Like this site? Help us to make it better.

Belfast's Fréd Festival celebrates everyday cycling

Rides, talks & mechanic training on offer in two-week bike bash

Just as the city calms down after going pink-crazy for the Giro d’Italia, Belfast turns its attention to celebrating less elite varieties of cycling this weekend with the annual Fréd Festival.

Organisers say the the Fréd Festival is aimed squarely at ordinary, everyday cyclists who want to make the city a better place to cycle, in contrast to celebrating the racing snakes of the pro peloton.

The festival runs from June 6 to 22, starting this Friday with free coffee at Established Coffee followed by a Lunchtime Lecture in The Mac by Carlton Reid on his soon to be published book, Roads Were Not Built For Cars.

Lunchtime Lectures continue the following Friday with Philip McAleese (inventor of the SeeSense light) and conclude in Bike Week with Andrew Grieve, head of the new Cycling Unit who will outline the Government’s vision for cycling in Northern Ireland and in particular Belfast.

Other events include three tailored workshops designed to take wannabe spanner-wielders from from maintenance noob to zen master in just three weeks. There’s a trip along the eight-mile Comber Greenway to The Tudor Cinema to see classic bike racing movie Breaking Away; a Bike Beach BBQ on the coast where a number of glowing barbeques will be waiting for all manner of  ingredients; the Ride on Belfast mass commute on the June 20; and The Fréd Awards will be opening for nominations.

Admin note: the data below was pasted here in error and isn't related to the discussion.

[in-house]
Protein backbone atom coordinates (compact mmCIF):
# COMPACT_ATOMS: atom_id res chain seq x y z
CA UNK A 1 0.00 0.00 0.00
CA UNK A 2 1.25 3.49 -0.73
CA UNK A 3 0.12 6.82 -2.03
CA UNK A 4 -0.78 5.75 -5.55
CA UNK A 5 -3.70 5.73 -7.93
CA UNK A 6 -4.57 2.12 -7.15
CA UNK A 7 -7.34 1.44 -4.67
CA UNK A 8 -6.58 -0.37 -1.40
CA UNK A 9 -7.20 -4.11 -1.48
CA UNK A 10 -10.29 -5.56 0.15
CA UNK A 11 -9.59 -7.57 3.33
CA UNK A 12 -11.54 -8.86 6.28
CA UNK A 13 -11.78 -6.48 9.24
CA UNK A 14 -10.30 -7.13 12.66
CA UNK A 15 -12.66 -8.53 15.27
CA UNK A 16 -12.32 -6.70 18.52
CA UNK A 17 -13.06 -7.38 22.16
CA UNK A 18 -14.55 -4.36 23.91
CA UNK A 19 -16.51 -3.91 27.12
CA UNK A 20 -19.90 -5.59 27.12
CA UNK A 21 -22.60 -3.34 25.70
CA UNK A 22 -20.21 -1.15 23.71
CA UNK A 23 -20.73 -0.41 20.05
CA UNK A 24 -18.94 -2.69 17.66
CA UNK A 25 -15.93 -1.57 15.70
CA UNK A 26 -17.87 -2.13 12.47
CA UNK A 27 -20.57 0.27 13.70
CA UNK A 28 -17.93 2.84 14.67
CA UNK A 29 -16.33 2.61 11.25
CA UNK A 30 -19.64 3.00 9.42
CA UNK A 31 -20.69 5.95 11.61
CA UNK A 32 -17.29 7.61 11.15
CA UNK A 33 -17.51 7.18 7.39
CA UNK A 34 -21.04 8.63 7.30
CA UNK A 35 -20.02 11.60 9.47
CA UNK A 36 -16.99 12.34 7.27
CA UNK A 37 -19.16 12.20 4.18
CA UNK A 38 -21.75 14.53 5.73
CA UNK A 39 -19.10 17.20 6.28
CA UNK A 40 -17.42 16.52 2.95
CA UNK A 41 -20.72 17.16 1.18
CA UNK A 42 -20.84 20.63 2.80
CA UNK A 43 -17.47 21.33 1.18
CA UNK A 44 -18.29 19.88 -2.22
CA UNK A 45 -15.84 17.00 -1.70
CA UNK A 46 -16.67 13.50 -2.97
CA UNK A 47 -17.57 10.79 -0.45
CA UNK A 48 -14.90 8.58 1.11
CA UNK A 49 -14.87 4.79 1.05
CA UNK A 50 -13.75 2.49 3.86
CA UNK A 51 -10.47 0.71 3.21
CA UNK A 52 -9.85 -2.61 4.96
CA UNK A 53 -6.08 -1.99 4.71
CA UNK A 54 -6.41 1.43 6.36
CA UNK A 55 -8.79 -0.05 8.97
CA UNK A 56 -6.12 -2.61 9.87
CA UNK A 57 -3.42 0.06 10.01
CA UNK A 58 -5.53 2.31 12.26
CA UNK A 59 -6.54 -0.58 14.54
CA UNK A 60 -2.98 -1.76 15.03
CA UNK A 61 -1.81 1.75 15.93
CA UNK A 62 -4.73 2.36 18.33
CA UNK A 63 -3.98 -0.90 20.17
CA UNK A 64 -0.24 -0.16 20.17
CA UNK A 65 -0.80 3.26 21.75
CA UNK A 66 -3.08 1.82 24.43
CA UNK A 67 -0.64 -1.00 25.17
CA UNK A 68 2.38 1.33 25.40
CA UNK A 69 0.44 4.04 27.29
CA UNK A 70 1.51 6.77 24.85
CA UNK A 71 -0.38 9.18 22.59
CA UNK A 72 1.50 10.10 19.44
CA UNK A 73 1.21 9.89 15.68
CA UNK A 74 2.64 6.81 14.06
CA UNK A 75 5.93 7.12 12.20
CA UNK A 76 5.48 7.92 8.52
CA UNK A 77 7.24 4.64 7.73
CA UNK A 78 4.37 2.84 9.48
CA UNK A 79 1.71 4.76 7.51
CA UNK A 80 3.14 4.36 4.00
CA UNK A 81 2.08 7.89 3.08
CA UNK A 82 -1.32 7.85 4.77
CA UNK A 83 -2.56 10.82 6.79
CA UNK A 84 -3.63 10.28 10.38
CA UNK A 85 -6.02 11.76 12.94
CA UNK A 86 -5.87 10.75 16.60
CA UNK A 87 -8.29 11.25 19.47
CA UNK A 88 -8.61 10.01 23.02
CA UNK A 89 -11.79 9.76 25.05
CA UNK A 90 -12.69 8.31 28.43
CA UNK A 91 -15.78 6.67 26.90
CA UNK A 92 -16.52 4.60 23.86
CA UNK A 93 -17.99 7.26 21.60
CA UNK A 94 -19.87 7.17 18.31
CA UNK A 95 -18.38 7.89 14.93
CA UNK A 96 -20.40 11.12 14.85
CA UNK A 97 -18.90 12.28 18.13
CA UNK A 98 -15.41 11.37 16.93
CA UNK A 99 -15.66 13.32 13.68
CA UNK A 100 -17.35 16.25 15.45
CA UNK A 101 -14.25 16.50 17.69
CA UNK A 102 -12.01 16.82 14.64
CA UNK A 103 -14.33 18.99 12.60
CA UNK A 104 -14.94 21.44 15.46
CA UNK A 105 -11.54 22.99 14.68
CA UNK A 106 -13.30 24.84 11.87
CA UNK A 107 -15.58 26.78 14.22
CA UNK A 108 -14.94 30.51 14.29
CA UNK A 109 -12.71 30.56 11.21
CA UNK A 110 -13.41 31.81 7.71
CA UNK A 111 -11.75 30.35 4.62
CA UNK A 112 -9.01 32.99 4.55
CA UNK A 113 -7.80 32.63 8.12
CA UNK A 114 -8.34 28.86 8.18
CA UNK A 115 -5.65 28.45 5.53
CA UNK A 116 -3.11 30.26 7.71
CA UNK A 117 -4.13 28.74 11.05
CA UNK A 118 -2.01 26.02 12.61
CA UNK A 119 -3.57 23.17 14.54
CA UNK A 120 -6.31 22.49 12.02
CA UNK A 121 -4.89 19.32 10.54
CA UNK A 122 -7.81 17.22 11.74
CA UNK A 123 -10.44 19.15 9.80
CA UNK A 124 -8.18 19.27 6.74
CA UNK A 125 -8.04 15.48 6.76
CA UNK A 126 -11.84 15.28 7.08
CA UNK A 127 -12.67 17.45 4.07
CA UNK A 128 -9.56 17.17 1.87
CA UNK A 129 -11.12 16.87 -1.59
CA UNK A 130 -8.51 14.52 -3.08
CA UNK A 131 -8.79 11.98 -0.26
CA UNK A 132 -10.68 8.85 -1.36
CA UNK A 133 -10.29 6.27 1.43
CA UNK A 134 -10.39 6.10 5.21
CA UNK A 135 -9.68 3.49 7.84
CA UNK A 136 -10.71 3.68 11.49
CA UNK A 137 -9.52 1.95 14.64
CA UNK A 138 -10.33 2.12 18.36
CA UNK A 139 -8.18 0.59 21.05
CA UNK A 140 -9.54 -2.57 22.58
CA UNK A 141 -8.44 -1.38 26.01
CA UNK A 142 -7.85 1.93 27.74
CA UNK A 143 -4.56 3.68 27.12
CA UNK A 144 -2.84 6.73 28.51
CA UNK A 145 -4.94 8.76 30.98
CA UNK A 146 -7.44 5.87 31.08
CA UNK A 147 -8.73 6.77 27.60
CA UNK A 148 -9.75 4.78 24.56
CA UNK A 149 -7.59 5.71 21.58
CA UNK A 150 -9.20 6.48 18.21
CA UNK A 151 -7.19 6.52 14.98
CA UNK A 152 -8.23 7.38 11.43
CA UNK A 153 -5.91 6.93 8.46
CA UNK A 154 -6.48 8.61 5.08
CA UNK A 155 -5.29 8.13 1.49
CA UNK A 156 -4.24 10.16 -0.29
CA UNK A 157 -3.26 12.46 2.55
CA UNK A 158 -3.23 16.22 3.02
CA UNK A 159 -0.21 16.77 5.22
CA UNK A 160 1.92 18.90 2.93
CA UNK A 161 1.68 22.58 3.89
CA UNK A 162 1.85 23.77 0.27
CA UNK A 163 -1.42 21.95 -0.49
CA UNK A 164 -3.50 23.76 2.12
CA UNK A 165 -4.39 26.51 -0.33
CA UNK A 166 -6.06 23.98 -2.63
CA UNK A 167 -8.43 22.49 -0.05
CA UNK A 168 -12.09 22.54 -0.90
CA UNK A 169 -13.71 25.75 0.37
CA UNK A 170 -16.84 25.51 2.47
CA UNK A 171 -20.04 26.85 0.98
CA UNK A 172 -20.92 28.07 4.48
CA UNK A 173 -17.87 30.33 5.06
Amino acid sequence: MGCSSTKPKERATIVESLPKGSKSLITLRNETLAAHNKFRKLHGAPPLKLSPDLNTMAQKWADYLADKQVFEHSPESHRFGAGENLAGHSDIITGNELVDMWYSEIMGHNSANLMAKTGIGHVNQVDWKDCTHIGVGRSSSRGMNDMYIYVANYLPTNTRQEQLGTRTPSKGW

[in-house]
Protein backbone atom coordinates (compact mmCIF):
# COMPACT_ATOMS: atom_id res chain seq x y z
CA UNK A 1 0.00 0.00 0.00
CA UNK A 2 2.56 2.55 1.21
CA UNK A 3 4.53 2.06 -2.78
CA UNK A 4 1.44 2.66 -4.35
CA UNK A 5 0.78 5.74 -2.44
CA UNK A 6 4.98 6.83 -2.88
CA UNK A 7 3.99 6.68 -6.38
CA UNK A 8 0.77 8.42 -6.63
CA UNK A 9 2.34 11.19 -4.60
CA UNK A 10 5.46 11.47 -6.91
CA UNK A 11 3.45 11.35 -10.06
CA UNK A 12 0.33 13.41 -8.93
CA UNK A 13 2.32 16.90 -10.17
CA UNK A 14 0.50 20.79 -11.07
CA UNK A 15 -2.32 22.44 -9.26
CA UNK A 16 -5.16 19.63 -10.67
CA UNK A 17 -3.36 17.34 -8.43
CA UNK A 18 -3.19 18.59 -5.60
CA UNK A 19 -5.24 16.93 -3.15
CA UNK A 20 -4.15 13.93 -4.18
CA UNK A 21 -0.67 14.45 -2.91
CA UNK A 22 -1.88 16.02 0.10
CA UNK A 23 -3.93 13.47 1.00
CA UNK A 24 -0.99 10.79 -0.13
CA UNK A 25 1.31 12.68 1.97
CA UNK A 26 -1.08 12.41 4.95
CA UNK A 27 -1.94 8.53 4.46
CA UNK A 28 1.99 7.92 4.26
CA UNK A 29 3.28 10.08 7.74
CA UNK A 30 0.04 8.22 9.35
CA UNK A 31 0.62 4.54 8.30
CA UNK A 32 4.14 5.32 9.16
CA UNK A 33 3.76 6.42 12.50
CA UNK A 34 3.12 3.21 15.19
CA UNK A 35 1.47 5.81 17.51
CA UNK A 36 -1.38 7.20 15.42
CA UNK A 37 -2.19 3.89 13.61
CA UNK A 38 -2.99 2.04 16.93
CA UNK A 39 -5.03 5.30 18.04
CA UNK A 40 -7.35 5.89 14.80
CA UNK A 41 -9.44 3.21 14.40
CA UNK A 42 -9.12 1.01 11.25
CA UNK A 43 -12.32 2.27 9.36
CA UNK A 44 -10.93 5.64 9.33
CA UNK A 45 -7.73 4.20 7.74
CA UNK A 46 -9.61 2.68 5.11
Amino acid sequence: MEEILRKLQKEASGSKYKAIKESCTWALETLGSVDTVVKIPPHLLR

Most events are free or have a small charge to cover costs.

Organisers say the festival’s name comes from the term ‘Fred’, “a derisive term used by ‘serious’ road cyclists to describe other cyclists who do not conform to serious road cyclists’ norms with regard to dress and equipment, and appear amateurish to them.”

Fred Festival organisers want to reclaim the term to mean “anyone with a deep passion for cycling” and have founded Fred CC to that end, an informal cycling club for folks who want to build a better, more vibrant bike culture and in turn encourage more people to use the bike.

All details can be found at

John has been writing about bikes and cycling for over 30 years since discovering that people were mug enough to pay him for it rather than expecting him to do an honest day's work.

He was heavily involved in the mountain bike boom of the late 1980s as a racer, team manager and race promoter, and that led to writing for Mountain Biking UK magazine shortly after its inception. He got the gig by phoning up the editor and telling him the magazine was rubbish and he could do better. Rather than telling him to get lost, MBUK editor Tym Manley called John’s bluff and the rest is history.

Since then he has worked on MTB Pro magazine and was editor of Maximum Mountain Bike and Australian Mountain Bike magazines, before switching to the web in 2000 to work for Along with founder Tony Farrelly, John was on the launch team for and subsequently became editor in chief of Future Publishing’s group of cycling magazines and websites, including Cycling Plus, MBUK, What Mountain Bike and Procycling.

John has also written for Cyclist magazine, edited the BikeMagic website and was founding editor of before handing over to someone far more representative of the site's main audience.

He joined in 2013. He lives in Cambridge where the lack of hills is more than made up for by the headwinds.

Add new comment


_SiD_ | 9 years ago

Bloody marvelous!

Latest Comments